# Why aren't atoms affected by gravity, but molecules are?

I read this book here: http://tiny.cc/Gravity-Atom-Myth

It claims that while gravity does affect individual atoms, it's not quantified like molecular mass due to lack of binding proteins which render air-oxygen trajectories improbable.

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Be careful to distinguish between 'does not influence' and 'any influence is too small to accurately measure'. –  David H Oct 18 '13 at 21:28
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## 1 Answer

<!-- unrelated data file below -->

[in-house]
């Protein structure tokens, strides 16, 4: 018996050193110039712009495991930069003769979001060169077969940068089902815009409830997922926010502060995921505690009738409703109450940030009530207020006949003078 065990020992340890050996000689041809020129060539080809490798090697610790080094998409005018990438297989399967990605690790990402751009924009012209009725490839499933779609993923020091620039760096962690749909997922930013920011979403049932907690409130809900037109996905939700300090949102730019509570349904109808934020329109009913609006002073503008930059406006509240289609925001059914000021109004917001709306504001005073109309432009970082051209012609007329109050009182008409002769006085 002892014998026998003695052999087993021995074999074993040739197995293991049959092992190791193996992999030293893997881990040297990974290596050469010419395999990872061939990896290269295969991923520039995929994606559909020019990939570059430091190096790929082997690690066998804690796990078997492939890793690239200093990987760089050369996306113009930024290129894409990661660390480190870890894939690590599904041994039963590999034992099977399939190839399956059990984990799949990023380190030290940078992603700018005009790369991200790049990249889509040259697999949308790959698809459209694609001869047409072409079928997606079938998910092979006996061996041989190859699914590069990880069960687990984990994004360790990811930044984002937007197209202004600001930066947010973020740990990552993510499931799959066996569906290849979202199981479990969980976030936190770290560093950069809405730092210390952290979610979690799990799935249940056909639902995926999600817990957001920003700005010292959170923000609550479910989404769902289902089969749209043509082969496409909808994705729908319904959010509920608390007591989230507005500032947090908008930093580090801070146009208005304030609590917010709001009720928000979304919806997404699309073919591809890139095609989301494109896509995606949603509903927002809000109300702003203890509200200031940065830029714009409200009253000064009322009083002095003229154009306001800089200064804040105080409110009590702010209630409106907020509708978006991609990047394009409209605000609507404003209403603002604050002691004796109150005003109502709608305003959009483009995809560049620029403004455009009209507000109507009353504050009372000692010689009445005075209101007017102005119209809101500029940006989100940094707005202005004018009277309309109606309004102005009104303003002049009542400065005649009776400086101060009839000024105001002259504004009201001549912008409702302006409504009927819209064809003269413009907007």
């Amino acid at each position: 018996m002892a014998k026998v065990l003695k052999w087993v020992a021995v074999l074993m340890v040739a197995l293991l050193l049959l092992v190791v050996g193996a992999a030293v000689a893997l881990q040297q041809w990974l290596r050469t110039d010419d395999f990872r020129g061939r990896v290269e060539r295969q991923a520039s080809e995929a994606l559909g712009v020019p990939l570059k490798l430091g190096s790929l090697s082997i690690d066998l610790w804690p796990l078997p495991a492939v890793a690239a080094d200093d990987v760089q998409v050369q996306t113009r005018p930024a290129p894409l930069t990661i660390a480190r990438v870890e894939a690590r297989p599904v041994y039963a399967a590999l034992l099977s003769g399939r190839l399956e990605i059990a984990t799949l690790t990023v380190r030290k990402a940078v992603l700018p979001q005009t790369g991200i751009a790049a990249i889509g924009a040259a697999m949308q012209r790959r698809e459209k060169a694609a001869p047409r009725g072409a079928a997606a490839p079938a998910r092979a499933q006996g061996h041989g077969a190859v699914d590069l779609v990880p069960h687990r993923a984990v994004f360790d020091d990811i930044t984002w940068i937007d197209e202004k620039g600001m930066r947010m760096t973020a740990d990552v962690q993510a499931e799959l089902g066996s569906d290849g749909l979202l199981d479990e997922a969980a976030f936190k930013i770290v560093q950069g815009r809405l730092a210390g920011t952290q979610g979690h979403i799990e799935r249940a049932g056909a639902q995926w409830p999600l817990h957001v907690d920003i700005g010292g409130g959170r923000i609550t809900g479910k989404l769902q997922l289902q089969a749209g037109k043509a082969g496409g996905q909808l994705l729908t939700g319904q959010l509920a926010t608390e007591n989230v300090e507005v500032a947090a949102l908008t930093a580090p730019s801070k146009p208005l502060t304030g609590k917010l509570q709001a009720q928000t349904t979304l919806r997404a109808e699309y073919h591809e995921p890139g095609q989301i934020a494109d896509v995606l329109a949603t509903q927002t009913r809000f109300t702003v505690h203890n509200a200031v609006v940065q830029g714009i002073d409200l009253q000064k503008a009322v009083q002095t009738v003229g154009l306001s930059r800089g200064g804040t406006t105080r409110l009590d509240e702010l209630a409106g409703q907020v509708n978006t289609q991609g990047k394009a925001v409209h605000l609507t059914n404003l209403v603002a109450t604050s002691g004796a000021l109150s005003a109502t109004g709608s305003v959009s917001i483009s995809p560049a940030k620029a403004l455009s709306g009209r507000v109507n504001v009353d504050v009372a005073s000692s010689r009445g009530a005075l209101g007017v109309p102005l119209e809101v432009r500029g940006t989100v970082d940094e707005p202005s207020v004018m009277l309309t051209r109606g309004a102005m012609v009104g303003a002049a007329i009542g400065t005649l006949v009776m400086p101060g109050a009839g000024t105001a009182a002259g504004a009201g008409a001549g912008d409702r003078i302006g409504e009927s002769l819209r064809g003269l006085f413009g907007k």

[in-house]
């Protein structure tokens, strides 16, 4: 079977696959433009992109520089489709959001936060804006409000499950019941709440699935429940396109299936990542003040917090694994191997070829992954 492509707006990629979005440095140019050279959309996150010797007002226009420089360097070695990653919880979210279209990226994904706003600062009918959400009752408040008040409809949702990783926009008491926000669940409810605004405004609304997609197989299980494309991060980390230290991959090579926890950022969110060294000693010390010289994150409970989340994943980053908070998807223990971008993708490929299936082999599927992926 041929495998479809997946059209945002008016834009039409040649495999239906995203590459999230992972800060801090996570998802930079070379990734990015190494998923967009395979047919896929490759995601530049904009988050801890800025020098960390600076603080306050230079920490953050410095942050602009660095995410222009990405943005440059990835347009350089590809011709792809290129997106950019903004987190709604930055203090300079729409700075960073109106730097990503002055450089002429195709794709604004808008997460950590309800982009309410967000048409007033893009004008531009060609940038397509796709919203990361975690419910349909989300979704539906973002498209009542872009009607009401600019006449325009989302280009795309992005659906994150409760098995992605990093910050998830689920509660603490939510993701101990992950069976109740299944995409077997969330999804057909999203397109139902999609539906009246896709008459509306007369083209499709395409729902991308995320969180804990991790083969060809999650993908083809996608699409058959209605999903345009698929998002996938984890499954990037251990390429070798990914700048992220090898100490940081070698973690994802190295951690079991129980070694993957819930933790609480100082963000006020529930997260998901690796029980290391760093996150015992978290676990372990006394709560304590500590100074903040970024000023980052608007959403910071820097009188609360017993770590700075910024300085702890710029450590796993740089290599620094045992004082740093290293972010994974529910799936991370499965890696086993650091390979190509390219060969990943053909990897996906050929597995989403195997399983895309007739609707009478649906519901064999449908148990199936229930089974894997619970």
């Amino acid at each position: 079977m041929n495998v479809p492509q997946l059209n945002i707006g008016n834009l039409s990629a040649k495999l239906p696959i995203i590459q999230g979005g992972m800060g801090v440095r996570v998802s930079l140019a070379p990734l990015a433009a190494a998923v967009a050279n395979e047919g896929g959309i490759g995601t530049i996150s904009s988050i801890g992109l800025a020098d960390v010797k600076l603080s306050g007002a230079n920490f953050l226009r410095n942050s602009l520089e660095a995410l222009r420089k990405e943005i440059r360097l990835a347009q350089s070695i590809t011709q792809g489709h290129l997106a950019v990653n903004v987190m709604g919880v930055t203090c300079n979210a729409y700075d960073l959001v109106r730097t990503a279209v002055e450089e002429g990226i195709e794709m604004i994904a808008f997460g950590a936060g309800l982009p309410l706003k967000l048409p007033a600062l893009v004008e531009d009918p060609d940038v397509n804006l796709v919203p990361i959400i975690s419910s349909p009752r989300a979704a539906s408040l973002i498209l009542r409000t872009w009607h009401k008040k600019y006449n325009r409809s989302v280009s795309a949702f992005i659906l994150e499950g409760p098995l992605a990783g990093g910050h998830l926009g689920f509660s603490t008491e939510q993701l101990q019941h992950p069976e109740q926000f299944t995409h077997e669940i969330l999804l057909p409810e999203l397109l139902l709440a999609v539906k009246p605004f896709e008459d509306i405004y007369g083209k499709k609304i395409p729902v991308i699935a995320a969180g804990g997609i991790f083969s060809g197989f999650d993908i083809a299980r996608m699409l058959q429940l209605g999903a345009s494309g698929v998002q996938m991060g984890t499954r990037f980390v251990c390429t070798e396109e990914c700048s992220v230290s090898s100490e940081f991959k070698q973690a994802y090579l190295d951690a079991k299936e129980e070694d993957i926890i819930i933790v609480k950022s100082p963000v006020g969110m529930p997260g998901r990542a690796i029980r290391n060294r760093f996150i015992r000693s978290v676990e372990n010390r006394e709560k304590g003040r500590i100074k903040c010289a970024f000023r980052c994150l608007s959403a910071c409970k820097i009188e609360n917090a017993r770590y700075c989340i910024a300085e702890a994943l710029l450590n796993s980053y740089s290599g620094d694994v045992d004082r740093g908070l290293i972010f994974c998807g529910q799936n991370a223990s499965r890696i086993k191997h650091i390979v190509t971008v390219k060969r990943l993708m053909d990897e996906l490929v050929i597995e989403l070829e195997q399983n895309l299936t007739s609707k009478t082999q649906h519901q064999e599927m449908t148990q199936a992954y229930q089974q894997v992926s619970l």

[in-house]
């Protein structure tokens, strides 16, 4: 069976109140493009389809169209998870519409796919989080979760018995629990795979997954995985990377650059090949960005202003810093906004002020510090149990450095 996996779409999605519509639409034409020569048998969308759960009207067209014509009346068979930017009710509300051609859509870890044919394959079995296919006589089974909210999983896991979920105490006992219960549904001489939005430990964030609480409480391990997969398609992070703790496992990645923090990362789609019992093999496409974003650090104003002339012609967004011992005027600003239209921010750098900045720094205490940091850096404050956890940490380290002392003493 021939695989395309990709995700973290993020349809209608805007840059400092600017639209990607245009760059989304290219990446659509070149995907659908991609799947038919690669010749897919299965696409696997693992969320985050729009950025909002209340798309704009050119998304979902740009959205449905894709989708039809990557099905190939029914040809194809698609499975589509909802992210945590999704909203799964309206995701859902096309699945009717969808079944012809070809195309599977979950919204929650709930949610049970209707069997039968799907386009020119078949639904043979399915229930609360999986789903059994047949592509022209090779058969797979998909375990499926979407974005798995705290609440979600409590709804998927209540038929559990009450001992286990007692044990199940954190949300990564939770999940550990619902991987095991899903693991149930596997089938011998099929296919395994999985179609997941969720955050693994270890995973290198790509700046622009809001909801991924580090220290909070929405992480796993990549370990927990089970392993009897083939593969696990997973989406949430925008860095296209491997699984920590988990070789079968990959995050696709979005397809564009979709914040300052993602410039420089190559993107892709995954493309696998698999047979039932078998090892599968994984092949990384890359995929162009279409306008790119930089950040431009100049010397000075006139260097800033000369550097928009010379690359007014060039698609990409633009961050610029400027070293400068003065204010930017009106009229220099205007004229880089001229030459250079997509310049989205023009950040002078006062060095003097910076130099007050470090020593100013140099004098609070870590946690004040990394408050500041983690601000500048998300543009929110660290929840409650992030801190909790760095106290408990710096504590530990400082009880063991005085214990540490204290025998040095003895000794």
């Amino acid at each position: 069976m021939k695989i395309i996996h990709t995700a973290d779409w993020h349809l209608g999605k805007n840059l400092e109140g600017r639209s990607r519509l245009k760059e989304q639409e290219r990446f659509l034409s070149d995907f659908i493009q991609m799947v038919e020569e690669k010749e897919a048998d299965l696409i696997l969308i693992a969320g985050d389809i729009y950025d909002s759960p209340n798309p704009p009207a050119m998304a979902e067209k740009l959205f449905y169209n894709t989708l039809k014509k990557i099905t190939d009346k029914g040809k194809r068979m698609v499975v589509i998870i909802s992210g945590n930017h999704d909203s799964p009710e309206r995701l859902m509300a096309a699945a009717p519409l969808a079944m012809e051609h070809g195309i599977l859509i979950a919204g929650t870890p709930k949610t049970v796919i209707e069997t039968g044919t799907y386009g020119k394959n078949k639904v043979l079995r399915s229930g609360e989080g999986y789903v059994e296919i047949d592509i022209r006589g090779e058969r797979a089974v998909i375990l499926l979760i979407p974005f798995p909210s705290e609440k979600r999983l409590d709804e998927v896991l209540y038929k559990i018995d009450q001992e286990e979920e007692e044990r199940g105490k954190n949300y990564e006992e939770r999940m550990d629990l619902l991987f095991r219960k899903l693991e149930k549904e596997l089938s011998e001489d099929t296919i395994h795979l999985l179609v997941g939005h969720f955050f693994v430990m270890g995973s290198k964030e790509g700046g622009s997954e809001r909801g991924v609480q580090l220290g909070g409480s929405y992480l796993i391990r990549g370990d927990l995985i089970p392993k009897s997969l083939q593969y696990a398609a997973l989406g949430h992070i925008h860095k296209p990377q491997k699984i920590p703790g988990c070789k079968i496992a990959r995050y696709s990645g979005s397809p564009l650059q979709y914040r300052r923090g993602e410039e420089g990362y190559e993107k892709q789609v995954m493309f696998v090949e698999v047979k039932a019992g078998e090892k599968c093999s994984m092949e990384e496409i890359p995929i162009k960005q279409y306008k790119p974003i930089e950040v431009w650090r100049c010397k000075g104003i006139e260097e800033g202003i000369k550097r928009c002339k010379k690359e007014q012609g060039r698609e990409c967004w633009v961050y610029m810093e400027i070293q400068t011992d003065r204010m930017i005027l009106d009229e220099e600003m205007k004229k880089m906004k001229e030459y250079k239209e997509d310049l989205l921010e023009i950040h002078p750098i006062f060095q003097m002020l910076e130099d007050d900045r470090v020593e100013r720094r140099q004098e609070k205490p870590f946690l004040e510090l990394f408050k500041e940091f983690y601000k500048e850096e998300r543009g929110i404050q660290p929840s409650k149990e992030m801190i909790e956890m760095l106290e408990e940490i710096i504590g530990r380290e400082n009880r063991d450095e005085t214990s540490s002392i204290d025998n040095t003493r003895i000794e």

Gravity affects everything including atoms and molecules. The problem is that the gravitational force between objects that have a small mass (like between the electrons and protons in an atom) is so small, that it is being ignored in some cases, i.e, the force of gravity is not considered or taken in account in those situations.

Just look at the gravitational force between a proton and an electron, where they are $10^{-11}\rm m$ distant, according to Newtonian theory: \begin{aligned} \mathbf F &= \text G \frac{m_e \cdot m_p}{d^2} \\ &= 6.67 \cdot 10^{-11} \frac{9.11 \cdot 10^{-31} \cdot 1.673 \cdot 10^{-27}}{(10^{-11})^2}\\ &= 1.016576701 \cdot 10^{-47} \text{N} \approx 0 \end{aligned}

The force $\bf F$ we calculated is too small that we can literally ignore it, that is, not taking it in account.

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